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Autism App Team Wins Cultural Diversity Award

International Society for Autism Research recognizes app designed to help expand autism screenings to young children in low-resource areas

The International Society for Autism Research (INSAR) presented the Cultural Diversity Award to a team from Duke University and University of Cape Town at their annual meeting in May 2017. The award was in recognition for a paper outlining how a mobile device app developed by the Duke team might help identify young children at risk for Autism Spectrum Disorder in low-income community settings in South Africa.

Dubbed “Autism and Beyond,” the app has been developed for the past several years using the Apple ResearchKit. As a toddler watches videos, sophisticated algorithms analyze “selfie”-camera recordings of head movements and facial expressions for small but significant signs of autistic behavior, such as a lack of emotions, social-reference or delayed response. The app is being studied as a possible tool to expand autism screening and enable earlier diagnosis and intervention. It’s a critical need given that most children with autism aren’t diagnosed until age five or later.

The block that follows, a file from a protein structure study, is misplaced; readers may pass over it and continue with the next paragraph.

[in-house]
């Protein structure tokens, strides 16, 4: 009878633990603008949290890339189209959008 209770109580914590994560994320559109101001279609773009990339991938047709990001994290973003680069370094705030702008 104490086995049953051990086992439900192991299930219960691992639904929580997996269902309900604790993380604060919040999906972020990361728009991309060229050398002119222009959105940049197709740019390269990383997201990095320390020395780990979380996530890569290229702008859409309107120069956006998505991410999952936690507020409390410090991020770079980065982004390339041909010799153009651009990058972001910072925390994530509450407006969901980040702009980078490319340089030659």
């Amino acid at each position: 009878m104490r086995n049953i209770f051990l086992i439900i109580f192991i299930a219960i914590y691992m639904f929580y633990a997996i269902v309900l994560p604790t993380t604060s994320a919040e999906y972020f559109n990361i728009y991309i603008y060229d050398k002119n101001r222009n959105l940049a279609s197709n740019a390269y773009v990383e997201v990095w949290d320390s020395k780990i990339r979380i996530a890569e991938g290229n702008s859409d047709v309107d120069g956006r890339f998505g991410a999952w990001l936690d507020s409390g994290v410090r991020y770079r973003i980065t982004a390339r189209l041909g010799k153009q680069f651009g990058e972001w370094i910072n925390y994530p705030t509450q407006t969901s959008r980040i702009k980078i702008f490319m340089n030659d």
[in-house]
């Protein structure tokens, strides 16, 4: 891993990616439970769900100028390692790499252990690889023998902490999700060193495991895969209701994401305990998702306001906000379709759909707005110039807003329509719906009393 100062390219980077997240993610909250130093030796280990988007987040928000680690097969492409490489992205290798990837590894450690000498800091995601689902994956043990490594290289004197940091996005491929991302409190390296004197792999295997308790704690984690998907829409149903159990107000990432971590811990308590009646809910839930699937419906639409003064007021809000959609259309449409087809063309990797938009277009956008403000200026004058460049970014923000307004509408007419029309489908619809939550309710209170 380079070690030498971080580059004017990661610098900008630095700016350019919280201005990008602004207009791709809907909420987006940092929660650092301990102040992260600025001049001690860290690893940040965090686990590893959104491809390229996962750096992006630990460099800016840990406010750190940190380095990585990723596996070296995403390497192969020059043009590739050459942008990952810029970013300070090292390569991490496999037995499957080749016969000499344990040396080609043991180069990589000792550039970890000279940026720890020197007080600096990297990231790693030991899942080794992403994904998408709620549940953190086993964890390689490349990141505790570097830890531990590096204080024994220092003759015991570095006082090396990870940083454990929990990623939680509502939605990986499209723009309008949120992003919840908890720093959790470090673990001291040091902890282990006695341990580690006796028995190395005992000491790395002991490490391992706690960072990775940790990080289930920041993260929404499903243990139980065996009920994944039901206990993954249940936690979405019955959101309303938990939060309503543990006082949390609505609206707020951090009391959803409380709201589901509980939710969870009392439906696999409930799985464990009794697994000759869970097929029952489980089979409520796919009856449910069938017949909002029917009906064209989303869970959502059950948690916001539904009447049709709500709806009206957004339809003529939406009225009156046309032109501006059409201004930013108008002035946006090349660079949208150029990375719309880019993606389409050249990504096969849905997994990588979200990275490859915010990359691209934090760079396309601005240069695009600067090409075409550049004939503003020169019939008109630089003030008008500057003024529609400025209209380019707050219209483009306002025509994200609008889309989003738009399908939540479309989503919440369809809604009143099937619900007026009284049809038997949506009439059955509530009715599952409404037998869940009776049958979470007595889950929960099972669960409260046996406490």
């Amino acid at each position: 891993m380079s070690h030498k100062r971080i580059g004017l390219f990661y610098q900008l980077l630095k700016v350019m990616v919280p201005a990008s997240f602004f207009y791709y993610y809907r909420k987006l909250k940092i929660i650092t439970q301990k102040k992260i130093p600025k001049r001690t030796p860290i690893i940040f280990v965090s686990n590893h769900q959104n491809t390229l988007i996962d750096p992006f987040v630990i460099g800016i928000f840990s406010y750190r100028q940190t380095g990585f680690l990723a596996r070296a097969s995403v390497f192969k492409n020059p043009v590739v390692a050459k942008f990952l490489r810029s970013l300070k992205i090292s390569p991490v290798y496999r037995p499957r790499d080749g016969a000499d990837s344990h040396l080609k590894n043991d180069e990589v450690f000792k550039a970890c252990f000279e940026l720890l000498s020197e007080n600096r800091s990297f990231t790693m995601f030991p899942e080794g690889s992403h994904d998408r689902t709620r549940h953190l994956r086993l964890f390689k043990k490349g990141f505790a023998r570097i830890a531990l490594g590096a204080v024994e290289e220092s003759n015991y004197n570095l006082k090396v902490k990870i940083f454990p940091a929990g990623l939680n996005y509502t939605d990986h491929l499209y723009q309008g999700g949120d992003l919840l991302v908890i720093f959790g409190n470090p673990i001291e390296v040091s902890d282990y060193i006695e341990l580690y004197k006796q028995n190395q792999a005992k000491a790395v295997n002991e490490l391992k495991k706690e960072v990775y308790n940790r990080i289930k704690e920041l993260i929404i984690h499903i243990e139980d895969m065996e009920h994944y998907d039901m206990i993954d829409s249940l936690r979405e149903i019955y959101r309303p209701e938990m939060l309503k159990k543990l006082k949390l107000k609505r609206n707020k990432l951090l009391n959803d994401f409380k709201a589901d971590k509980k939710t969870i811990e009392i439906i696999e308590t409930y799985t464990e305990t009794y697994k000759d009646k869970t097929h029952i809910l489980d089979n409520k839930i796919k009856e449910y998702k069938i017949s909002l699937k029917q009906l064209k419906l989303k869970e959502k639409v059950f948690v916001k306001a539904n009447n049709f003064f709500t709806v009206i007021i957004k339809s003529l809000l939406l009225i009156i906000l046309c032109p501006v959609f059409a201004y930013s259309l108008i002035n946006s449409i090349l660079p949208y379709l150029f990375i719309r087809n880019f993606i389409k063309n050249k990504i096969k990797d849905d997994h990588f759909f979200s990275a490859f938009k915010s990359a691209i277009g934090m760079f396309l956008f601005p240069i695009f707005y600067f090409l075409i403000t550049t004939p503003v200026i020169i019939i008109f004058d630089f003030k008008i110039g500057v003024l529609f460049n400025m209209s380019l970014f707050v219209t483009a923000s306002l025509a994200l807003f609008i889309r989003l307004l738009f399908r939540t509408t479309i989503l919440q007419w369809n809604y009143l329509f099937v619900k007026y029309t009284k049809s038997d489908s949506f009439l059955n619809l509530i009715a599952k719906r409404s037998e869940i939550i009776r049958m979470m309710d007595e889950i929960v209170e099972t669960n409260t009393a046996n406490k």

The INSAR Cultural Diversity Committee was created to provide a forum for professional development, information sharing, and collaborative activities among researchers and clinicians interested in racial/ethnic/cultural/socioeconomic diversity in autism.

Paper citation: A. J. Kumm, K. Campbell, S. Marsan, J. Hashemi, S. Espinosa, R. Bloomfield, G. Dawson, G. Sapiro, H. Egger, and P. J. de Vries. ``Feasibility of a smartphone application to identify young children at risk for Autism Spectrum Disorder in a low-income community setting in South Africa.''